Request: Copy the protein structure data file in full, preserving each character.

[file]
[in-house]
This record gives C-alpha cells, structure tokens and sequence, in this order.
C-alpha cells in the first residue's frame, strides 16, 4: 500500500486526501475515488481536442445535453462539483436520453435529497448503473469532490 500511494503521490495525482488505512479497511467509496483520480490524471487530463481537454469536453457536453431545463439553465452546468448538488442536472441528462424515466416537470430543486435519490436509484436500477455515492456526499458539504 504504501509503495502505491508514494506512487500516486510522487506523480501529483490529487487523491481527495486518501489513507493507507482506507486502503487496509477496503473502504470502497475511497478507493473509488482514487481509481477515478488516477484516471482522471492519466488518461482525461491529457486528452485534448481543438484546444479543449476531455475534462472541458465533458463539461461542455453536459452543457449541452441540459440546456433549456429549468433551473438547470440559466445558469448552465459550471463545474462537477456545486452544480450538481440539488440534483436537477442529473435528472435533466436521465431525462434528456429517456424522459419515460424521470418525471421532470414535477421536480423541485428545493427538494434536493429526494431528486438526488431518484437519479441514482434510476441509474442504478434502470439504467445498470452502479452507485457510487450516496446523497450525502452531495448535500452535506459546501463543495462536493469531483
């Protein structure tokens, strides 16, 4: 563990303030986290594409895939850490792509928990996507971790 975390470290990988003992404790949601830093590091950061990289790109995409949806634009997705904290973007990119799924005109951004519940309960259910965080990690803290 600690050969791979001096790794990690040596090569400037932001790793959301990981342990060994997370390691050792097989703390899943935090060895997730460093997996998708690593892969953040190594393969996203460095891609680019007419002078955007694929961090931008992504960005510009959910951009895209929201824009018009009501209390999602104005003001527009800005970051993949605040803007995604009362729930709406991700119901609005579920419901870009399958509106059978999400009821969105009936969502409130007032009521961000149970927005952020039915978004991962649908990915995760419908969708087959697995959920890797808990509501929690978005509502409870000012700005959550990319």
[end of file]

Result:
[in-house]
This record gives C-alpha cells, structure tokens and sequence, in this order.
C-alpha cells in the first residue's frame, strides 16, 4: 500500500486526501475515488481536442445535453462539483436520453435529497448503473469532490 500511494503521490495525482488505512479497511467509496483520480490524471487530463481537454469536453457536453431545463439553465452546468448538488442536472441528462424515466416537470430543486435519490436509484436500477455515492456526499458539504 504504501509503495502505491508514494506512487500516486510522487506523480501529483490529487487523491481527495486518501489513507493507507482506507486502503487496509477496503473502504470502497475511497478507493473509488482514487481509481477515478488516477484516471482522471492519466488518461482525461491529457486528452485534448481543438484546444479543449476531455475534462472541458465533458463539461461542455453536459452543457449541452441540459440546456433549456429549468433551473438547470440559466445558469448552465459550471463545474462537477456545486452544480450538481440539488440534483436537477442529473435528472435533466436521465431525462434528456429517456424522459419515460424521470418525471421532470414535477421536480423541485428545493427538494434536493429526494431528486438526488431518484437519479441514482434510476441509474442504478434502470439504467445498470452502479452507485457510487450516496446523497450525502452531495448535500452535506459546501463543495462536493469531483
């Protein structure tokens, strides 16, 4: 563990303030986290594409895939850490792509928990996507971790 975390470290990988003992404790949601830093590091950061990289790109995409949806634009997705904290973007990119799924005109951004519940309960259910965080990690803290 600690050969791979001096790794990690040596090569400037932001790793959301990981342990060994997370390691050792097989703390899943935090060895997730460093997996998708690593892969953040190594393969996203460095891609680019007419002078955007694929961090931008992504960005510009959910951009895209929201824009018009009501209390999602104005003001527009800005970051993949605040803007995604009362729930709406991700119901609005579920419901870009399958509106059978999400009821969105009936969502409130007032009521961000149970927005952020039915978004991962649908990915995760419908969708087959697995959920890797808990509501929690978005509502409870000012700005959550990319």